Wada Reminisces About Great Imports

Original article can be seen here 元の記事はこちら

Hanshin’s Senior Advisor, Yutaka Wada (54) has started a special column. In this one, he answers a reader’s question: “Which imports in Hanshin history left a mark on you?” Wada answered thusly:

The first import that left an impression on me was Randy Bass, who was with the team when I joined in 1985. He was the most equipped batter I ever met.

Many of you already know this, but he loved playing shogi. Even during the short time between pre-game practice and the ensuing meeting, he and (Kozo) Kawatoh would exchange a few moves. He would take on anyone. He even asked me to play a few times, but as a younger inexperienced player, I didn’t have time to play shogi. By the time I was able to get to the table, the game was already over, so unfortunately I don’t remember ever playing him.

He apparently learned the game from Mr. Kawatoh, and by the time I met him, he was already really good… and he just kept getting better and better! He was really smart. I have a feeling his ability to play shogi well came from his ability to read pitchers’ next moves well, too.

As far as pure home run hitting ability goes, I’d have to say Cecil Fielder. When he put his bat on the ball, it flew far. His were not mere home runs; I saw countless home runs of his leave the stadium altogether. But he wasn’t able to hit anything early on. He couldn’t even get wood on breaking balls in spring training and exhibition games. He would sometimes come to the park saying, “I dreamt I struck out on a slider.” But he studied the Japanese way of playing, and increased his contact rate. Before you knew it, he had hit 38 home runs. I wonder how many he would have hit if he had stayed around for another year…

He was tough as nails, but also a really friendly, jovial guy. He sometimes even got out of hand and got yelled at by coaches. He really tried hard to fit in and understand the Japanese culture. It seems to me that the players who try hardest to understand Japanese culture and fit into it are the ones who have the most successful careers here.

When it comes to pure hitters, I’d have to say Tom O’Malley and Matt Murton. O’Malley was a clever player, and started putting more balls into play the opposite way because he recognized that the winds off the coast made pulling the ball to right a bad idea for lefties. But then when he moved to the Yakult Swallows in 1995, making Jingu Stadium his home park, he sprayed the ball all over the field, and clouted 31 home runs in his first year there. He transformed himself into Bass. He was smart and able enough to change his hitting approach based on what stadium he was playing in.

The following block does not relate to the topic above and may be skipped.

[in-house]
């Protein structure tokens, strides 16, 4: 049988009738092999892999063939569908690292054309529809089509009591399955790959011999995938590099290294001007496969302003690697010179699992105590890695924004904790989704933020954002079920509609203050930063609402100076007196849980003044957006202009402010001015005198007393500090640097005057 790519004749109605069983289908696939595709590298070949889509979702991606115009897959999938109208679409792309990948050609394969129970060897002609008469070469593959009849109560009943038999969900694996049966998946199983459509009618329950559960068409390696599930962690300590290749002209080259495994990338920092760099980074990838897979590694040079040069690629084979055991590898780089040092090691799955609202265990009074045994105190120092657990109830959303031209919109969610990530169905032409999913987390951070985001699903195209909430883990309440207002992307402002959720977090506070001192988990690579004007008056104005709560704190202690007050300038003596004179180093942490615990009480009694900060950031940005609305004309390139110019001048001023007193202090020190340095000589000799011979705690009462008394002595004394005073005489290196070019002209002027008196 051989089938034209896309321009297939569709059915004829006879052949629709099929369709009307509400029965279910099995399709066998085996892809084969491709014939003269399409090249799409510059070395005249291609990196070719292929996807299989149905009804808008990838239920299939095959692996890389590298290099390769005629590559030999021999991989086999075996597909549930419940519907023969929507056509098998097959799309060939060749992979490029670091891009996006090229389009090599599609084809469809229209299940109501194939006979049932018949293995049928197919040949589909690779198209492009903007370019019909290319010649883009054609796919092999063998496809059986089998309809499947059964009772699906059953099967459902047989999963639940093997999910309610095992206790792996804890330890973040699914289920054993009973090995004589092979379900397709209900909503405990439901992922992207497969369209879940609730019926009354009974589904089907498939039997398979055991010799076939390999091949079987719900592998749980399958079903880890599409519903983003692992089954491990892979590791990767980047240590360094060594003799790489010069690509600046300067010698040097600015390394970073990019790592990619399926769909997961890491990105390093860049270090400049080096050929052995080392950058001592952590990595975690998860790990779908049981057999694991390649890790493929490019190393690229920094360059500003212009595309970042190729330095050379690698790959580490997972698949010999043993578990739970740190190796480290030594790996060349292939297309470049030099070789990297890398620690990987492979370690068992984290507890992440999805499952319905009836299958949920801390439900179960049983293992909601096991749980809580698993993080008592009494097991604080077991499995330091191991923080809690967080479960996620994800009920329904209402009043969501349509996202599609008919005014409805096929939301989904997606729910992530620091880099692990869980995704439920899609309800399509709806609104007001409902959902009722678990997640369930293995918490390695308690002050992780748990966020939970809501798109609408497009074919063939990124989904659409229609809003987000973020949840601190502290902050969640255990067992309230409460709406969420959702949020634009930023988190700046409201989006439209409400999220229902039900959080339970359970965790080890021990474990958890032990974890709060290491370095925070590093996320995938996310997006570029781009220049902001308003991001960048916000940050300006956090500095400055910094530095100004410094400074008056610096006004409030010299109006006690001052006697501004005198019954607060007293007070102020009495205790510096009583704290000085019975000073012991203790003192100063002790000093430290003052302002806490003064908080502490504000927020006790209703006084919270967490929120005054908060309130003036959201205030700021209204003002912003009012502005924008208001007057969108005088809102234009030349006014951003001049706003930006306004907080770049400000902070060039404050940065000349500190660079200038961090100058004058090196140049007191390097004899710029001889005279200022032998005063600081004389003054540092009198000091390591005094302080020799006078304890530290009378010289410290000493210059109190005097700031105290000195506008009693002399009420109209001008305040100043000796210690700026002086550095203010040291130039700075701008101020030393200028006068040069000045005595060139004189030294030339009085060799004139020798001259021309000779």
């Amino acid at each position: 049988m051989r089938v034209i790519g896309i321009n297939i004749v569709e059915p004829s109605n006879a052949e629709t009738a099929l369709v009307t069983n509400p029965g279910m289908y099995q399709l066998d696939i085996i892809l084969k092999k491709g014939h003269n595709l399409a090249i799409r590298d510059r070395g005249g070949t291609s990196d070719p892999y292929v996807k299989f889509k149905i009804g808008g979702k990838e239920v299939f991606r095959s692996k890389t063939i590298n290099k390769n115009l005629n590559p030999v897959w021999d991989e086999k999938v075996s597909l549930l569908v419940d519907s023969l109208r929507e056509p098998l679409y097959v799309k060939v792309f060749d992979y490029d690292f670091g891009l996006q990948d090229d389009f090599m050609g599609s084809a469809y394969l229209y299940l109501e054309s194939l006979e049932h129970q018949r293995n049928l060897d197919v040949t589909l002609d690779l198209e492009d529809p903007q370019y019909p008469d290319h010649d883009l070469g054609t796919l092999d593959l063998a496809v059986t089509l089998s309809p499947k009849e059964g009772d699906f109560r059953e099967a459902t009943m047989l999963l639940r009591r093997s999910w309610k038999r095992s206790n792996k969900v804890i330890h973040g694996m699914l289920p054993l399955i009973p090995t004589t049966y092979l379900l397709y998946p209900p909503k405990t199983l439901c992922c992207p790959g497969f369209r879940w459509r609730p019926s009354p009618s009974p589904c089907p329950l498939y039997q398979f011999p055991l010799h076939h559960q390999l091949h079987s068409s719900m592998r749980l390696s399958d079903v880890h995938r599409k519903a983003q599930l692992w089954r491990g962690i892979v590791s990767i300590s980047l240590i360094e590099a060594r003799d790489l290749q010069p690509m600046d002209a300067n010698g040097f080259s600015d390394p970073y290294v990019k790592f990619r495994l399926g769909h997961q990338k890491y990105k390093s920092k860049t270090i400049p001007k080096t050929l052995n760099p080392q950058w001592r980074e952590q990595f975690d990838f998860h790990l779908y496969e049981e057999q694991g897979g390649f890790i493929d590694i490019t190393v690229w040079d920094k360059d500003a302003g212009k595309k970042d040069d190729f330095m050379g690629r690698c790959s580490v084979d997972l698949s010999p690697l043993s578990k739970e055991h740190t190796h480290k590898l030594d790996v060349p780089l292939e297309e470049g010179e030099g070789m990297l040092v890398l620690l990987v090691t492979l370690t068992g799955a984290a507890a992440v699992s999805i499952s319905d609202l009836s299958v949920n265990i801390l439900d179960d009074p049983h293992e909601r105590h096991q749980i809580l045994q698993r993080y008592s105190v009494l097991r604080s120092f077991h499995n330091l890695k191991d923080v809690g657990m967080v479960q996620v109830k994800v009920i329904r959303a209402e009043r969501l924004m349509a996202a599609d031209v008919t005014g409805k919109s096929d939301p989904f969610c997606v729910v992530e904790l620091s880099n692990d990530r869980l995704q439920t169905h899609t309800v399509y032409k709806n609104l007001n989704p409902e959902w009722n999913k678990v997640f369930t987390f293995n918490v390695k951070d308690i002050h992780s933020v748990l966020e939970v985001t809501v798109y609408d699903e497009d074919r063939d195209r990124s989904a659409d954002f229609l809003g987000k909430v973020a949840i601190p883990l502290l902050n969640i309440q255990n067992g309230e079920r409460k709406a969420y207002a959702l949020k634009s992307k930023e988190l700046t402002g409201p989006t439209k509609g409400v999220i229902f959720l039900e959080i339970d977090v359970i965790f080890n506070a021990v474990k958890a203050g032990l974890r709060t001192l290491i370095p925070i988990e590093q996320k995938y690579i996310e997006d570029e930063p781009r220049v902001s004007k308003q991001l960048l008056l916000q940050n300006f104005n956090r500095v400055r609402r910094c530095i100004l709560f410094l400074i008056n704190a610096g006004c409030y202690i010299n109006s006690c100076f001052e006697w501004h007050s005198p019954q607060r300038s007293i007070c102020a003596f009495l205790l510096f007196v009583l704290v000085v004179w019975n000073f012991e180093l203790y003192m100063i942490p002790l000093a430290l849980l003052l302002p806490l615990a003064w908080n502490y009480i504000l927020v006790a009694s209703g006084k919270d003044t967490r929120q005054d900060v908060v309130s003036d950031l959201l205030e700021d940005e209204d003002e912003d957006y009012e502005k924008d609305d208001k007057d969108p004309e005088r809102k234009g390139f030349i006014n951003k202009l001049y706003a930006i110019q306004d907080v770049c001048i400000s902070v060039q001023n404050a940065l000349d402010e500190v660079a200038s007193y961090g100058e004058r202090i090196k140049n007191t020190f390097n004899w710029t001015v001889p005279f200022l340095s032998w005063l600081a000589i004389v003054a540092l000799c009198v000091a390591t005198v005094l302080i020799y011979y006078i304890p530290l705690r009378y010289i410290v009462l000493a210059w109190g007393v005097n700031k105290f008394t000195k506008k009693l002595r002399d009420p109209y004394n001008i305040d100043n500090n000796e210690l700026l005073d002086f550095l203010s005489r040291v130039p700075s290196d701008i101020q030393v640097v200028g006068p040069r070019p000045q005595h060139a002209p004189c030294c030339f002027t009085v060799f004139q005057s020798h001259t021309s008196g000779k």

Murton was extremely passionate about research. I’ve never met a player who was so talkative. He could easily talk over 2 hours about baseball once he got started. I remember the day before spring training started in his first year. We always have an all-team meeting the evening before camp starts. Well, before that, he came to my room to talk about hitting, as I was the hitting coach at the time.

“I want to talk to you about something real quick.”

An hour and a half went by. He really wanted information and to confirm the things he had read and heard before coming to Japan. Were the things he had heard true?

“Is it true that even when pitchers are behind in the count, they won’t throw clean strikes? Do they really throw breaking balls in a 3-ball count?” Wow, I thought to myself, this is a passionate guy. But that was just the beginning. I had to cut him off so we could get to the meeting on time, but looking back, that was probably the shortest baseball talk we ever had.

After games, he would always go to the scorers’ room to review video. That was his routine. His interpreter worked really hard. He was locked up with Murton for a lot of hours. He was a fiend for writing down everything he noticed. And he was constantly looking for ways to improve himself.

Usually guys will study the game carefully when things are going bad, but he even looked for things to improve when things were going well. I would even worry at times that he was going to change something that didn’t need changing. He always wanted more, and at times he took steps backwards on the things he was doing well… but it was all in the name of improving. As a coach, no one left as strong an impression on me as he did.

As a bonus, Senior Advisor Wada mentioned Trey Moore as someone who left an impression on him. “He was a pitcher, but he was incredible at the plate.” Moore was with the team in 2002 and 2003, earning double digits in wins each year. And his career average as an NPB hitter was an amazing .295 (31 of 105). “He held on to his spot on the rotation and contributed to the 2003 pennant. He was good enough to be used as a pinch hitter.”

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T-Ray is the founder, chief writer and Junior Executive Vice President of Hanshin Tigers English News (H-TEN). Find him on Twitter @thehanshintiger.